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My chosen feminist style icon

02 Mar
beach, smoking

Sitting together at the beach

As a child I had very strong likes and dislikes. My propensity for all things bright and colorful turned my mother into a very concerned citizen. I’m only paraphrasing slightly when I say that she would swear I dressed myself up like a Christmas tree when left to my own devices, having taken after my grandmother, the family magpie. I realize now that the analogy of the Christmas tree must have made more sense in French because it doesn’t really hold much drama when uttered in English.

That said, she meant I had too great of an enthusiasm for color and textures to meet the criteria of a lady, classy and tasteful. She had me pegged right. I still think fondly of my mémé Nadia (Najla) Bittar as my inspiration with regards to fashion. Stories of her eccentric behavior and questionable moral fiber flit about here and there, as a child I knew a very different woman.

It was 1972, a Parisian living in Lebanon. She was a woman who would not rely on a single man, she lived a fabulous life. The rose pink baroque velvet sofa, the glass-topped dining table and chandelier, the fox stole, the sequined dresses. Last but not least, the caribou bedroom slippers with the kitten heel. As child of five I was mesmerized by the magical natural of this opulence. Oh, my mémé must have been Liberace’s fantasy muse. She was a free spirit and she never turned down anything that glittered or shined.

She traveled and brought back trinkets from faraway places, she regaled tales with the theatrical intensity of Gloria Swanson, one captivating story after another. While adults might have tsk’ed-tsk’ed, she was my hero. Dressed to the nines every time she left the house, she drank Johnny Walker Red, smoked unfiltered Lucky Strikes, straightened and bleached her curly black hair blond, outfitted her golden arms and fingers in costume jewelry and wore a lot of heavy eye make-up.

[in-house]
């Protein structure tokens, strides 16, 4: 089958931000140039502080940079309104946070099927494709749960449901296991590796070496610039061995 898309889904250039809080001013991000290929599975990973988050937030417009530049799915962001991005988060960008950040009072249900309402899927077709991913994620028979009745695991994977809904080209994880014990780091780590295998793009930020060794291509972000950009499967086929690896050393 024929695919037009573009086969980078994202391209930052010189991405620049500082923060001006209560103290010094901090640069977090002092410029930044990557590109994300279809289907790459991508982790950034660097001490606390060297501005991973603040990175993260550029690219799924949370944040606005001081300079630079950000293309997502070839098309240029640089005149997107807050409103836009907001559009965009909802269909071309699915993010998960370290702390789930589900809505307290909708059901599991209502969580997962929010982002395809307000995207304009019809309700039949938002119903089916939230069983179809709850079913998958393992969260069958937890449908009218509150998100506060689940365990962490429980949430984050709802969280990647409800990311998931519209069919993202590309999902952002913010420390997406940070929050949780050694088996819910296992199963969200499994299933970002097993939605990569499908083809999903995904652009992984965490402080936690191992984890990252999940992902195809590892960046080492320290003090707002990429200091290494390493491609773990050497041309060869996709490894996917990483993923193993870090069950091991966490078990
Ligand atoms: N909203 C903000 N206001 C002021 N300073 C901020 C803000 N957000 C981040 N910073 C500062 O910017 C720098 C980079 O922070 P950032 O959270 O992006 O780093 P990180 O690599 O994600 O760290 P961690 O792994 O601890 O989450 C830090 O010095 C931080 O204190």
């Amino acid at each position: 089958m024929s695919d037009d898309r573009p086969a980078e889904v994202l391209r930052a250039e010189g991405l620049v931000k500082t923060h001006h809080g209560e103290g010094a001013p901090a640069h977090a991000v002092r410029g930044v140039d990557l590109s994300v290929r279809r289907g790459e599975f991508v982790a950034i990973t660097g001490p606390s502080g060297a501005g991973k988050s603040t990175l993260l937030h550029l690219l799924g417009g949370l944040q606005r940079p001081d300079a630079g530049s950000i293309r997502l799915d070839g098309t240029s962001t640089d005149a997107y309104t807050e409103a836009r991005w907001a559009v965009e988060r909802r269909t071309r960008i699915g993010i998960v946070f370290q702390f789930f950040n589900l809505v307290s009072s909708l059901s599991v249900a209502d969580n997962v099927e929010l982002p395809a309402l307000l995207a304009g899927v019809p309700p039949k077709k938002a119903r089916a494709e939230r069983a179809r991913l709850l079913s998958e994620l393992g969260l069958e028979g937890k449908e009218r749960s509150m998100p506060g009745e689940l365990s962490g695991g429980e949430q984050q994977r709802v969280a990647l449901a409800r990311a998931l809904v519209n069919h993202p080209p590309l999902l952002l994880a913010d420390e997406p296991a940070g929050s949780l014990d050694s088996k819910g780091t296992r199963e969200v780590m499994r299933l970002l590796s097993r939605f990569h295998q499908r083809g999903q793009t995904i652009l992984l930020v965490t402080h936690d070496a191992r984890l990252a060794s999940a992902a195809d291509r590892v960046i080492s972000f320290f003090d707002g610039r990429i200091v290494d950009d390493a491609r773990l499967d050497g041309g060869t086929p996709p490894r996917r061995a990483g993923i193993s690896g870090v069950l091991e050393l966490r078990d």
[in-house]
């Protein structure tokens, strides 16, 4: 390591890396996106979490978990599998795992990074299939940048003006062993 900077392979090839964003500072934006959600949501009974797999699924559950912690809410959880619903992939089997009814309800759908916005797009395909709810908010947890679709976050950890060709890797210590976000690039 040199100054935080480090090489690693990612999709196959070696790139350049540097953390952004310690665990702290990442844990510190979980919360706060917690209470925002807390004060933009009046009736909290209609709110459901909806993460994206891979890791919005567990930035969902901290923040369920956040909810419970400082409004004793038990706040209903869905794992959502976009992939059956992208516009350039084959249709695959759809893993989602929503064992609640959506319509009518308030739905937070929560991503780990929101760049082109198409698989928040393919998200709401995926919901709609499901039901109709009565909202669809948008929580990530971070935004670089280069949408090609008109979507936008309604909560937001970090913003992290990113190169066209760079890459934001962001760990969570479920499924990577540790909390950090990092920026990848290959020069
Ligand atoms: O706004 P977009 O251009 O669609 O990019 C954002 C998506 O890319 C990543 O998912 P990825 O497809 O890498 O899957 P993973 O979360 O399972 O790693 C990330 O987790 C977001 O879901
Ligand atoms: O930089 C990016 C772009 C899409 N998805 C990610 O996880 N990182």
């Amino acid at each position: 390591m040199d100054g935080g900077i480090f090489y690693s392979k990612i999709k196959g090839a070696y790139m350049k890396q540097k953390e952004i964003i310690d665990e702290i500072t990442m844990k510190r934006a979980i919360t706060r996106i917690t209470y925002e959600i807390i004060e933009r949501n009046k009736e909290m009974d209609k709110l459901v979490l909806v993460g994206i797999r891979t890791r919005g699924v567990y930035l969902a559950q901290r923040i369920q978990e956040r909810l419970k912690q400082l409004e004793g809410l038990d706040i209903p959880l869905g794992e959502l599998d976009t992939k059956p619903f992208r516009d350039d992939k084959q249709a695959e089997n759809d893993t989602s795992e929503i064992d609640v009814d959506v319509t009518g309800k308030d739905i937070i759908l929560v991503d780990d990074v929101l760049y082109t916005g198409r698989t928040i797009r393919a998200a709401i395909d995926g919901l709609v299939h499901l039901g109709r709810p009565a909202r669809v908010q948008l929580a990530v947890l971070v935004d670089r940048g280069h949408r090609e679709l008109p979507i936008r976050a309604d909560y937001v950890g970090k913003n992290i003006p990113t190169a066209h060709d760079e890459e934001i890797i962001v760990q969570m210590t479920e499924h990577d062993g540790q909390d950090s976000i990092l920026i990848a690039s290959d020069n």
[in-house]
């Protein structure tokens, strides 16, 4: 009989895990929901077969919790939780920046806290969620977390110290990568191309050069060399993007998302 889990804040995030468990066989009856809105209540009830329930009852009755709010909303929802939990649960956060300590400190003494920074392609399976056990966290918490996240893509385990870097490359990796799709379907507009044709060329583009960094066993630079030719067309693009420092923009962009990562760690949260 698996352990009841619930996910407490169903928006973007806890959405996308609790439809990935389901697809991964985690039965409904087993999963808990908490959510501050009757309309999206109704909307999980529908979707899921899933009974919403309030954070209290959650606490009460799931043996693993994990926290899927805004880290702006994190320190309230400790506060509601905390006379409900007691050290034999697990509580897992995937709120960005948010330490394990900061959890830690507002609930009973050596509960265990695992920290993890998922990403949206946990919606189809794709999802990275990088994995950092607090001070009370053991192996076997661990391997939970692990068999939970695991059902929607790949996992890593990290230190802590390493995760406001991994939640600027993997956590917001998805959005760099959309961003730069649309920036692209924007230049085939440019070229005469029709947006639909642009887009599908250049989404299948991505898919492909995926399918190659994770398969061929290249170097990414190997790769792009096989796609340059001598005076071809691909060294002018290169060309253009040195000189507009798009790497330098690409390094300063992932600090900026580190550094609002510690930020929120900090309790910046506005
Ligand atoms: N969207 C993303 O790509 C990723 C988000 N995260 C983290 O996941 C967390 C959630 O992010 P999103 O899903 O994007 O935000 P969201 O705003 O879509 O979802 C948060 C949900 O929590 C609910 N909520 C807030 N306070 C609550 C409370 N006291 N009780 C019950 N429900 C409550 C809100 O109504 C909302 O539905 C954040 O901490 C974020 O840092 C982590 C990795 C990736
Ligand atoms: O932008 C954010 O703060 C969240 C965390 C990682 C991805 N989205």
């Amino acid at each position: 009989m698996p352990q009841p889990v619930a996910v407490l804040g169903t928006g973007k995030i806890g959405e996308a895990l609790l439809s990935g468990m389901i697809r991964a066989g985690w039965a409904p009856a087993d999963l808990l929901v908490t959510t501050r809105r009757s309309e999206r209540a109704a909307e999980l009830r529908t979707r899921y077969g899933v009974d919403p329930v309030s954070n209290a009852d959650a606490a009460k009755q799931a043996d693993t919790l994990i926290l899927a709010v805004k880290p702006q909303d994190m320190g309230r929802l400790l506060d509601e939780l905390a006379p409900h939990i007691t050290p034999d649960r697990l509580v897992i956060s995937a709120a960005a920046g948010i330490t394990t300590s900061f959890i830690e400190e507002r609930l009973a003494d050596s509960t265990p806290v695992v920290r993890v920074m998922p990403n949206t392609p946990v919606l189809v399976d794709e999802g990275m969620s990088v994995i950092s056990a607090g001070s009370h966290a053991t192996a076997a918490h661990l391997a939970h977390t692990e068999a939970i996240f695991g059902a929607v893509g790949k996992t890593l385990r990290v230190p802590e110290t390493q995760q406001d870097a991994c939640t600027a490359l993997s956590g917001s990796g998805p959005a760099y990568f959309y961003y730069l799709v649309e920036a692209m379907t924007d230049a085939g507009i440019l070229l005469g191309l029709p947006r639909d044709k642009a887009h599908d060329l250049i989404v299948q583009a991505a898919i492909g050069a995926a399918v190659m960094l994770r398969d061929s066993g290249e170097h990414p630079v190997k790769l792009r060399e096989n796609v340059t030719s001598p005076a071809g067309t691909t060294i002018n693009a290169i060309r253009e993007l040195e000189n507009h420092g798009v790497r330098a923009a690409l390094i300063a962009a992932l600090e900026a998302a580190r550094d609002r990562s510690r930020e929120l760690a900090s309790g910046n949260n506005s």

She carried herself with a glamour to inspire and mesmerize the young and innocent. She broke every rule about the expectations of women’s roles along the way. I’m not saying everything she did was right but she certainly did it her own way. While no one may have ever heard of her, Nadia Bittar is my chosen feminist style icon.

Check out these additional contributing Fashionable Feminist Icon posts for inspiration:
Hedy Lamarr – Adventures in Refashioning

Björk – Oranges and Apples

Christine Lagarde– Rags Against the Machine

Cindy Sherman – Mrs Bossa Does the Do

Claude Cahun – Cervixosaurus

Diane Von Furstenberg – For Those About to Shop

Elizabeth Smith Miller – Techie Style

Ellen Page – SK{ru}SH

Frida Kahlo – La Historiadora de Moda from Fashionable Academics

Frida Kahlo – Knitting Up the Ravelled Sleeve of Care

Gloria Steinem – Ef for Effort

Gloria Steinem – What If No-One’s Watching?

Gloria Trevi – Feministified

Grandmother – The House in the Clouds

Griselda Pollock – Magic Square Foundation

Marjane Satrapi – Jean of all Trades

Joan of Arc – Interrobangs Anonymous

Julia de Burgos – Mad Dress Game

Margaret Cho – What Are Years?

Rachel Carson – Aly en France

Siouxsie Sioux – Yo Ladies

Sydney Fox – My Illustrative Life

Vivienne Westwood – Seamstress Stories